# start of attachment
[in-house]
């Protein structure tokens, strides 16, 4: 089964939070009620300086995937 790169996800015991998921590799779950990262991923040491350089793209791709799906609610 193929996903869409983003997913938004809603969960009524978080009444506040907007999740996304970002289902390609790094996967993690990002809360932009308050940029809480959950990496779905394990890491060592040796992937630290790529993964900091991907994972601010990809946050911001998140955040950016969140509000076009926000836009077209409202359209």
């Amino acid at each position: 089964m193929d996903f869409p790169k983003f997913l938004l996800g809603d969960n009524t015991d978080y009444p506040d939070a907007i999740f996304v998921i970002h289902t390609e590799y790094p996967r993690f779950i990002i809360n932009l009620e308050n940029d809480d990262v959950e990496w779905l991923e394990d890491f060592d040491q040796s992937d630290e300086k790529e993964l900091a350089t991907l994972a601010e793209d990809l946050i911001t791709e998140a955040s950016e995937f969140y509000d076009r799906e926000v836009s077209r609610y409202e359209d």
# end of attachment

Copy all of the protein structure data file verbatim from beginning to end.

[in-house]
């Protein structure tokens, strides 16, 4: 089964939070009620300086995937 790169996800015991998921590799779950990262991923040491350089793209791709799906609610 193929996903869409983003997913938004809603969960009524978080009444506040907007999740996304970002289902390609790094996967993690990002809360932009308050940029809480959950990496779905394990890491060592040796992937630290790529993964900091991907994972601010990809946050911001998140955040950016969140509000076009926000836009077209409202359209």
């Amino acid at each position: 089964m193929d996903f869409p790169k983003f997913l938004l996800g809603d969960n009524t015991d978080y009444p506040d939070a907007i999740f996304v998921i970002h289902t390609e590799y790094p996967r993690f779950i990002i809360n932009l009620e308050n940029d809480d990262v959950e990496w779905l991923e394990d890491f060592d040491q040796s992937d630290e300086k790529e993964l900091a350089t991907l994972a601010e793209d990809l946050i911001t791709e998140a955040s950016e995937f969140y509000d076009r799906e926000v836009s077209r609610y409202e359209d």